A Brief History of the Political Unrest in Egypt

Apr 28 09:10 2015 Juhanah Abir Print This Article

This article gives a brief history about the MENA (Middle East and North Africa) region that led to the political and economic strife of Egypt and the role of United States in it.

The political turmoil in the North African region including Egypt have raised a lot of voices around the globe about what the United States should have done to either curtail or support the situation. However,Guest Posting the truth of US policies is that it tries to fulfill not just one goal but a number of objectives with one stone, even if sometimes a few aims become contradictory. Although the world hurled a lot of criticism against the United States for its stand against Middle East, the position of United States is itself very challenging.


President Mubarak had been ruling the country of Egypt for over thirty years. President Hosni Mubarak was Anwar Sadat’s successor who himself was not a strict democrat. However he did realize that Egypt’s best interest lay in having a peace treaty with Israel, with a caveat of Israel’s return and demilitarization of the Sinai Peninsula plus striking a relationship with the western governments. Egypt has maintained good relationship with the Soviet Union from the 50s to the 1973 Arab-Israeli war. A major part of this was connected to its anti-British sentiments and the Franco-British invasion of 1956 to seize the Suez Canal after Egypt had it nationalized. Anwar Sadat paid a heavy price for this move to create peace between nations and was assassinated later for it.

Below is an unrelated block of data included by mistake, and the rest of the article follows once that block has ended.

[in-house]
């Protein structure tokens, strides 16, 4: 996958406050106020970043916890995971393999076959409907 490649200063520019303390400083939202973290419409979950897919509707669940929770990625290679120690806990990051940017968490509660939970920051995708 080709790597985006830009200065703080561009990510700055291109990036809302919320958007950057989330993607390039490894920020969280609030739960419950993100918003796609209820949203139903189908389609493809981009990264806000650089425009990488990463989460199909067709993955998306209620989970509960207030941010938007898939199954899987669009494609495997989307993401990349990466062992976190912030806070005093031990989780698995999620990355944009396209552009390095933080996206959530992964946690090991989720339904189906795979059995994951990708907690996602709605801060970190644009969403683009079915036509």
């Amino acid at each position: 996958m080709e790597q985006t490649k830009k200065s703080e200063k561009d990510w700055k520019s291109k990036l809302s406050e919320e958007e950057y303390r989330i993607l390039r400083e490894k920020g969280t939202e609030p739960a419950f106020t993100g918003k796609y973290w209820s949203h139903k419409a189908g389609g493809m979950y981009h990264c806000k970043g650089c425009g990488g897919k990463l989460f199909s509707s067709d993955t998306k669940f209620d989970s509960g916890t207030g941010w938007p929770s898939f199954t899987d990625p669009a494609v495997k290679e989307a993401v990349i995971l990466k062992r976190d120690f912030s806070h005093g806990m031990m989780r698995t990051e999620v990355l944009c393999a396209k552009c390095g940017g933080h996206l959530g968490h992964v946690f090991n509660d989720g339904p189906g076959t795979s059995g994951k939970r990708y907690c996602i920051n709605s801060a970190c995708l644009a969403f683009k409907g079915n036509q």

President Hosni Mubarak came into power after the death of Sadat and continued their alliance with the United States. The peace treaty with the Israeli government and the new alliance with the United States was solidified along with military aid of 1.3 billion dollars a year for Egypt. Although as compared to the expenses of the US military, this amount is quite small, it has still contributed a lot in developing the Egyptian army. It has also been used to combat the fundamentalist violence in the country created to make a more religiously conservative Egypt.


People who have been in opposition of the United States support of Mubarak’s regime in both the Republican and Democratic administrations do not realize that this support was beneficial in two ways. The first aim was to keep peace with the Israeli government. The oil embargo in 1973 and the confrontation of the Soviet Union with United States were enough to determine that peace and stability were much more important than carrying out democratic elections, which themselves might result in fundamentalist parties in the government. These parties can cause an end to the peace with Israel and close up the Suez Canal as well as the militant organization support.


It is important to understand the complicated nature of events when approaching subjects of political sensitivity; strategy consultants Middle East can help with this.

 

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Juhanah Abir
Juhanah Abir

Juhanah Abir is a political consultant working for i-Strategic.

 

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